Fred glares stonily at Randall. His honesty and integrity are being questioned by the idiot who hired him less than a year ago.  His initial impulse is to jump up, run around the corner of the desk, and knock Randall into orbit.  Instead he excuses himself and walks out.

What options are available to Fred?

  1. He can slap the taste out of Randall’s mouth and tell HR he was temporarily insane with disappointment.
  2. He can begin a surreptitious campaign to push Randall into early retirement in order to clear the hurdle in his career path.
  3. He can quit at the first opportunity and pursue a brilliant career elsewhere.

In today’s tight labor market, employers who fail or refuse to invest in the development of their employees are likely to lose their best people to competitors who are willing to make the investment.   

If your company is struggling with HR issues, Corporate Compliance Risk Advisor can help you create HR policies that are appropriate for your company’s size and then serve as a resource to your staff as the policies are implemented.

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I’ve Got My Eye on You

 Another update from the Jungle…..

Jayne accepted the first job offer after college because she was worried about making her student loan payments. She also wanted to prove to her parents that she could take care of herself.  In hindsight, Jayne wondered if living at home was really so bad because her new employer is insane.unnamed-5

During the endless rounds of interviews employees gushed about the joys of working for the company and its founder, Wesley, but Jayne was an English minor in college and she can read subtext. She quickly picked up on the jokes about timed bathroom breaks and monitored phone calls.

One young woman sheepishly admitted that she was busted for her negative comments on her personal Facebook page.  All the employees in that interview session laughed when Jayne said that she had heard that employees couldn’t be forced to provide access to their personal social media accounts to their employers. They assured Jayne that it was no big deal.unnamed-1

Jayne was young and desperate so she took the job despite feeling uncomfortable.  At orientation, she was required to sign a confidentiality agreement that allows the company to search her personal belongings at any time to ensure that confidential information is not stolen.     

Jayne’s discomfort zoomed into paranoia after she updated her LinkedIn profile with a description of her new job.  The next day, Rhoda, the HR Director, told Jayne that she had violated the company’s social media policy which covers postings on LinkedIn.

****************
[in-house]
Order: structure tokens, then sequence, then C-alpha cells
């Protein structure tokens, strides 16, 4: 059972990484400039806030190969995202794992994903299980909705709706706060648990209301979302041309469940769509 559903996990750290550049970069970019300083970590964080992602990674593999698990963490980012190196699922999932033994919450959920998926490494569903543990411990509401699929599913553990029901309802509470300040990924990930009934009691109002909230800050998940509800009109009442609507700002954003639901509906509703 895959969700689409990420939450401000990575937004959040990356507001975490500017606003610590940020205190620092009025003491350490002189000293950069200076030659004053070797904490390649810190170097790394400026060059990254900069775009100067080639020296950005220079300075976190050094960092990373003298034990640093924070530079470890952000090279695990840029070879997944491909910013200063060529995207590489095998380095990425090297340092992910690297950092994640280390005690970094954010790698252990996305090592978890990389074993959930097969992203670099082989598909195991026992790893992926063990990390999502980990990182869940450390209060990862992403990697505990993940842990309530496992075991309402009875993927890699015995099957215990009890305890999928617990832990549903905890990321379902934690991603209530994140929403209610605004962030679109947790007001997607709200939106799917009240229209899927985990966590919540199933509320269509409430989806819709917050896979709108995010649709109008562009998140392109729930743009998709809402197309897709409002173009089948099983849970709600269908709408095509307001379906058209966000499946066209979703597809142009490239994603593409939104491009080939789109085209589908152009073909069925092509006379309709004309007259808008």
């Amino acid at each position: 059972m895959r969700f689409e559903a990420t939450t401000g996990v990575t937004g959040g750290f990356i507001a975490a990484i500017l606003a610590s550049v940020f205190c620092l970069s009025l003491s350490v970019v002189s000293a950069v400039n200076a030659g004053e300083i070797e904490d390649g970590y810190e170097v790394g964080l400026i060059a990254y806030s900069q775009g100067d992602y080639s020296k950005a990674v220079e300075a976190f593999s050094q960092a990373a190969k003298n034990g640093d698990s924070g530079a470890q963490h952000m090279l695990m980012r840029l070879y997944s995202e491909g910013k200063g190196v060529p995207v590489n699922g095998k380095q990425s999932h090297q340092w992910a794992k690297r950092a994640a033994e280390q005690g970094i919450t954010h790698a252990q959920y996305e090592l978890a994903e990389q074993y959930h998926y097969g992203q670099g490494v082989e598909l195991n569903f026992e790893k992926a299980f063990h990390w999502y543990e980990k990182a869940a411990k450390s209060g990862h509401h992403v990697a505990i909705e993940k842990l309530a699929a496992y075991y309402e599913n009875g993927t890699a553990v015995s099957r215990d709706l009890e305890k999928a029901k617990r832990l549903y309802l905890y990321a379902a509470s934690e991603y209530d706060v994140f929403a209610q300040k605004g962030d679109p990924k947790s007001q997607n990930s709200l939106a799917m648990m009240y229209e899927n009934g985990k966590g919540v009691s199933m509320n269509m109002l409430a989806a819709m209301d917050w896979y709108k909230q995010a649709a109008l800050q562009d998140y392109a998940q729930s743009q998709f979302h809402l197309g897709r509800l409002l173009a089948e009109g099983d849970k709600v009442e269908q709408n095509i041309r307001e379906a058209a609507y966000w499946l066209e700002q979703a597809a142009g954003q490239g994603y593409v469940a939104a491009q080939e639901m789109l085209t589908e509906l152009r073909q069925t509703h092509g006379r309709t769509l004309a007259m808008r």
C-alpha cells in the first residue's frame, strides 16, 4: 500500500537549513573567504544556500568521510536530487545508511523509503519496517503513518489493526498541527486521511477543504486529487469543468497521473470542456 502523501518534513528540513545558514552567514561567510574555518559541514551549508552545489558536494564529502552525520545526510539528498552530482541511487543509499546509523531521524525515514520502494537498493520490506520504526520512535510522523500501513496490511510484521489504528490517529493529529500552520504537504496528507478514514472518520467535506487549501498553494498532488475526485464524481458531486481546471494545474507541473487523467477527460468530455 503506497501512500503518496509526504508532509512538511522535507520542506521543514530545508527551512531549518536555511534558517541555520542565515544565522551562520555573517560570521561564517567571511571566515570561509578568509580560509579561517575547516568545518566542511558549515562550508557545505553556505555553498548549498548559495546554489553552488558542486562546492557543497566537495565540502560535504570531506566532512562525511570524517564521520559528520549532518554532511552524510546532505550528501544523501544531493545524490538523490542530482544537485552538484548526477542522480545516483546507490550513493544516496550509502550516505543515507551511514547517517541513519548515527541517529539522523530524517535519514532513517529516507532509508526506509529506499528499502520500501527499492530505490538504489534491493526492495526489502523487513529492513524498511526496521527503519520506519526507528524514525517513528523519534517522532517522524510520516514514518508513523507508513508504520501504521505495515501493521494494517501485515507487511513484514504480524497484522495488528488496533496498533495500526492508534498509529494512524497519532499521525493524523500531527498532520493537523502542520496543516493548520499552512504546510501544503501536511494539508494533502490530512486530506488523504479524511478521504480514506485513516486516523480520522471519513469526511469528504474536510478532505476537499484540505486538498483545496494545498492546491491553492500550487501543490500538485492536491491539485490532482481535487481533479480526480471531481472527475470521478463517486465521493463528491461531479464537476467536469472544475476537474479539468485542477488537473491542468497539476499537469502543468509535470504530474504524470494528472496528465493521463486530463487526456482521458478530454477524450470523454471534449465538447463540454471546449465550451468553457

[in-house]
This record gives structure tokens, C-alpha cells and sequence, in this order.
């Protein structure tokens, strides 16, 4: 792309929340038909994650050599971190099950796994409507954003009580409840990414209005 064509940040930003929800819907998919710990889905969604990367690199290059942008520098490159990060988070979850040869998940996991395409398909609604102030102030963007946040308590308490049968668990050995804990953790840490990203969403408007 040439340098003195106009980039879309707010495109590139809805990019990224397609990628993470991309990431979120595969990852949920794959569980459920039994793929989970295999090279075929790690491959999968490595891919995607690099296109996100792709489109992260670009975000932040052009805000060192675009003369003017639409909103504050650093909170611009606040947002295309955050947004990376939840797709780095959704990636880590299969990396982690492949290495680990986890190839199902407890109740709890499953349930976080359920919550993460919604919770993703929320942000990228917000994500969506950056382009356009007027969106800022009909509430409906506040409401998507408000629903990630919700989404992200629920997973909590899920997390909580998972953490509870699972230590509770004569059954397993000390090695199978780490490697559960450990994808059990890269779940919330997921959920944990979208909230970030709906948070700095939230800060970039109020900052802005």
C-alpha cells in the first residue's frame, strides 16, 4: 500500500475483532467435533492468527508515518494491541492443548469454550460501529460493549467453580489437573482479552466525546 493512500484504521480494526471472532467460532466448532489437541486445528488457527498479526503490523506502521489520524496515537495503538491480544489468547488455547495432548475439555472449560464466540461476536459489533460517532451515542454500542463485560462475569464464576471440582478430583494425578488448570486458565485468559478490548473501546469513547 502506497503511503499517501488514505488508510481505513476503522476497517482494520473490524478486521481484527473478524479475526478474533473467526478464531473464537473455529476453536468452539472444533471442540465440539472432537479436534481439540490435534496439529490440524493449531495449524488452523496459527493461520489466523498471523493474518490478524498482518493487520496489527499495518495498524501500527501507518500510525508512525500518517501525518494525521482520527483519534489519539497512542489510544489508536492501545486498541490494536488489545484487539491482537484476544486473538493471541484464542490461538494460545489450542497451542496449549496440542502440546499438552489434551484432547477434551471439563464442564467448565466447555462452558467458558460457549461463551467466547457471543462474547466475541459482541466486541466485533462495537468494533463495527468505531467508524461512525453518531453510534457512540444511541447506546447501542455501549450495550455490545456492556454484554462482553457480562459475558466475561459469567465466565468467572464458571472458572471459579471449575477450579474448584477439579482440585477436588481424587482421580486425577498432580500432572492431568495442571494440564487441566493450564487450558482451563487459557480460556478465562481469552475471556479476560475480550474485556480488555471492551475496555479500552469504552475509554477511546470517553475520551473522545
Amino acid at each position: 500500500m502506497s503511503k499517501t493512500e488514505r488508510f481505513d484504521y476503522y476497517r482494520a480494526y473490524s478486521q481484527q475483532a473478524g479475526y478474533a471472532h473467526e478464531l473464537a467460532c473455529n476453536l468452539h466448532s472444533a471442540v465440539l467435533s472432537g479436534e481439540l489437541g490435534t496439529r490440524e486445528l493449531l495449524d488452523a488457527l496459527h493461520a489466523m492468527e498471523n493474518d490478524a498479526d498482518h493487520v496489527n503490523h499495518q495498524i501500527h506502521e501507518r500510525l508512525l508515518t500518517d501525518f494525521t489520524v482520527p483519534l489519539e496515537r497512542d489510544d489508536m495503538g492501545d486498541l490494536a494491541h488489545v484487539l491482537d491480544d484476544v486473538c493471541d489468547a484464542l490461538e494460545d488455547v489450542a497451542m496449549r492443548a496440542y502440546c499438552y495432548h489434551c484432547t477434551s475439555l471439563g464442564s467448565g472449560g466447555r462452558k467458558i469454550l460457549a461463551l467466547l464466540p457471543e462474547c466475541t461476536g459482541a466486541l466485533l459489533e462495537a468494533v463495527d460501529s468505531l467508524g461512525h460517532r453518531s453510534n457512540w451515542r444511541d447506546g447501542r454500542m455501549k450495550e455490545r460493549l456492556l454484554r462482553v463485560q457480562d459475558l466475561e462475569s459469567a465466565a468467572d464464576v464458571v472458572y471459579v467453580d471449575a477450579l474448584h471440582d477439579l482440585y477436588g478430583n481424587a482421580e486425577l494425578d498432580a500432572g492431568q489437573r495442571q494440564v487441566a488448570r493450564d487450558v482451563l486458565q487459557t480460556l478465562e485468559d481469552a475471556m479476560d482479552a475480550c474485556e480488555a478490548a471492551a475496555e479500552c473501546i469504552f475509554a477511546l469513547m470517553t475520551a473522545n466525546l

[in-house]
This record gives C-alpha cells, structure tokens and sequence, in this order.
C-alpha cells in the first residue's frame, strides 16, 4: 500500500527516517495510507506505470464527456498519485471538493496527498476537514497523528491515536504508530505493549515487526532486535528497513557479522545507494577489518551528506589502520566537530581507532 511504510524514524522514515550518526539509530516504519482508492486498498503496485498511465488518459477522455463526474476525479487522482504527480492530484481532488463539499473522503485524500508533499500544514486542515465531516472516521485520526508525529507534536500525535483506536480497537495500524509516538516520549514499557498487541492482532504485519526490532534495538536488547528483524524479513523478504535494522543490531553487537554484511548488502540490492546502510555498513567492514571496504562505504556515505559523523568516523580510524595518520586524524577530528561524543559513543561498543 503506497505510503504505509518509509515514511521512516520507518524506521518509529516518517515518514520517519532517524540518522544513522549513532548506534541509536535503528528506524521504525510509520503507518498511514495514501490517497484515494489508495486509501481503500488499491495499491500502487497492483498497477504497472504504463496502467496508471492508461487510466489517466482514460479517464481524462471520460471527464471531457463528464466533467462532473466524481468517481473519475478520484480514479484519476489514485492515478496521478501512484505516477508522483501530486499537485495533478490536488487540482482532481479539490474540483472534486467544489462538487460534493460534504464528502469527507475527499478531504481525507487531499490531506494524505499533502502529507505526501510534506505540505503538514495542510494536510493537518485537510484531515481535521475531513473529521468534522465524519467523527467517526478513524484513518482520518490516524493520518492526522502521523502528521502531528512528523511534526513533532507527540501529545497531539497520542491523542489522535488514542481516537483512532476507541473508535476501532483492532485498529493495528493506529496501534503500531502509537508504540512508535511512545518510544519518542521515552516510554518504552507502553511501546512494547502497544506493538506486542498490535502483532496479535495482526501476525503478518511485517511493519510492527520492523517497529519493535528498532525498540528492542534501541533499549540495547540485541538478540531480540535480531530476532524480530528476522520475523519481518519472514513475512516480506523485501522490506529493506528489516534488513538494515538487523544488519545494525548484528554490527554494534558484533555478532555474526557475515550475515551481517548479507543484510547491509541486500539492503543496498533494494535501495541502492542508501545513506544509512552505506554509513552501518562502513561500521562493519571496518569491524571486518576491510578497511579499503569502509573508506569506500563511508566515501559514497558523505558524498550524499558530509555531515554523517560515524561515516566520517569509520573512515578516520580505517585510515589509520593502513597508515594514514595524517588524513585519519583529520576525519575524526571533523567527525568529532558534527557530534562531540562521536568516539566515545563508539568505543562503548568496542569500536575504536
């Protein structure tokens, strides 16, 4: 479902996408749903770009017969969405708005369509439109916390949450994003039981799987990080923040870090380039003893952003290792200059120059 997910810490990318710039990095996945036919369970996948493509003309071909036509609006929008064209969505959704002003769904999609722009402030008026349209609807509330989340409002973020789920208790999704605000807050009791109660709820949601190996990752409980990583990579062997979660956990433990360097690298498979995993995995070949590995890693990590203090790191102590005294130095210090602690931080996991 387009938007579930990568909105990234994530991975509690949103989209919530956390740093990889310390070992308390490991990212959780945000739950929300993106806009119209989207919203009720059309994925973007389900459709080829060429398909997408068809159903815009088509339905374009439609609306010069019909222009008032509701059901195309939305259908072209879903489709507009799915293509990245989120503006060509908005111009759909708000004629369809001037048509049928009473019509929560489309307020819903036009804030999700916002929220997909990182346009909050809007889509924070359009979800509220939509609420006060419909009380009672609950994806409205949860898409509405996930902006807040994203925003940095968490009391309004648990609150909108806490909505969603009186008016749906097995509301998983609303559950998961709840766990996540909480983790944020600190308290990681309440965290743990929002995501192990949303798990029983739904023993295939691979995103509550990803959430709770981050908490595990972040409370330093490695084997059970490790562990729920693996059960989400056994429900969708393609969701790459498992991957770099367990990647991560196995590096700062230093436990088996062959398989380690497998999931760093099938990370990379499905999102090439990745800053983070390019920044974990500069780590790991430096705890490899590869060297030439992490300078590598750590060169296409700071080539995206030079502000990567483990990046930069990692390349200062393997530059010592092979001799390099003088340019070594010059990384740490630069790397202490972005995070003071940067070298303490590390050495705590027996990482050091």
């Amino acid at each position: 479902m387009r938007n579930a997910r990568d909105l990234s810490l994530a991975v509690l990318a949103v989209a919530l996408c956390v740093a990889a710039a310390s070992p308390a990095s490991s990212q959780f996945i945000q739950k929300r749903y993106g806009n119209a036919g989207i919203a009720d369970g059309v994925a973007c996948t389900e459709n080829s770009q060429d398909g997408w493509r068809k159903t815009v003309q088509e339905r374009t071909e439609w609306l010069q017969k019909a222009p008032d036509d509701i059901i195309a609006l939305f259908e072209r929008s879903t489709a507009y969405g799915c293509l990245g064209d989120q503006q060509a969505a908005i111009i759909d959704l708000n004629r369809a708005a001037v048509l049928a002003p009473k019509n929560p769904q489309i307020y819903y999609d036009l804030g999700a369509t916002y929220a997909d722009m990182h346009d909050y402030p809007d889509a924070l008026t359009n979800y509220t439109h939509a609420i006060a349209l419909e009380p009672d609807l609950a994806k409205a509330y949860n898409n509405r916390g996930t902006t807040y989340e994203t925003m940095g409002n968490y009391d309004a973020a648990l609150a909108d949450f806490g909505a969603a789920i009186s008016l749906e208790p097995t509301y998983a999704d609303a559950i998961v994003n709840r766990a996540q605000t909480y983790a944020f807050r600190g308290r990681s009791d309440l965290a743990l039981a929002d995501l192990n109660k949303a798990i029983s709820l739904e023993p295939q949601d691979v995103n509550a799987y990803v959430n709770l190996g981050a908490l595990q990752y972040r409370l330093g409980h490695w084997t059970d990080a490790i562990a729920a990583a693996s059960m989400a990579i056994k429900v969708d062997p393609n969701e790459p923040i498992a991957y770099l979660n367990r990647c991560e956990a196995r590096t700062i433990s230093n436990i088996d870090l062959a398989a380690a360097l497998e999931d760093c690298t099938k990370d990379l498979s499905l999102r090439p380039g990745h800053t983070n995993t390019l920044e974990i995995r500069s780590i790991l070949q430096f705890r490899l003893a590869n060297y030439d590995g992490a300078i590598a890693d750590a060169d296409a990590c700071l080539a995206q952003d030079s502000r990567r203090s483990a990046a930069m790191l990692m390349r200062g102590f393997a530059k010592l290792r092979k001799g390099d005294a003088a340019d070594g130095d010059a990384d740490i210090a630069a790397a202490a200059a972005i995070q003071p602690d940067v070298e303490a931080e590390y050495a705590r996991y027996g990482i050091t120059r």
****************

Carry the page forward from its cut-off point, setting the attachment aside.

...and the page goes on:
unnamedThe policy requires employees to include a statement that Wesley is a brilliant and inspiring boss and the employee is privileged to work for and learn from him.   Rhoda also told Jayne to change her head shot because it didn’t show her as a happy, loyal employee.  Jayne asked how she could show loyalty in a photograph. Rhoda shrugged. Jayne returned to her cubicle, a blob of raging paranoia.

What options are available to Jayne?

  1. She can stroll around the office humming the lyrics of a Buffalo Springfield song, “paranoia strikes deep/into your life it will creep”.
  2. She can embrace her paranoia and flit around the office in a Star Trek uniform talking to her co-workers about Klingons.
  3. She can hide in her cubicle pretending to work while she searches for a new job.

Most employers have social media policies setting parameters on what employees canunnamed-4 post and reserving the right to monitor employees’ social media for violations of the policy.  However, the more restrictive and intrusive these policies are the more likely that they will be found to have violated federal and state laws.

If your company is struggling with HR issues, Corporate Compliance Risk Advisor can help you create HR policies that are appropriate for your company’s size and then serve as a resource to your staff as the policies are implemented.

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Exit Strategy

Another update from the Jungle…..

Millie is employed because her mom is friends with Janice, owner of the company.  Millie’s mom begged Janice to hire Millie and promised that Janice wouldn’t regret it. Janice agrees.

Millie learns of her new job when her mom tells her, that starting bright and early the following Monday, she will be working for Janice, but Millie doesn’t want a job. She wants to be an actress beloved by millions.

Late Monday morning, Millie floats into the office to find her new co-workers hard at work.  Janice takes Millie on a quick tour of the office, introducing her to everyone and explains basics, like the schedule and benefits.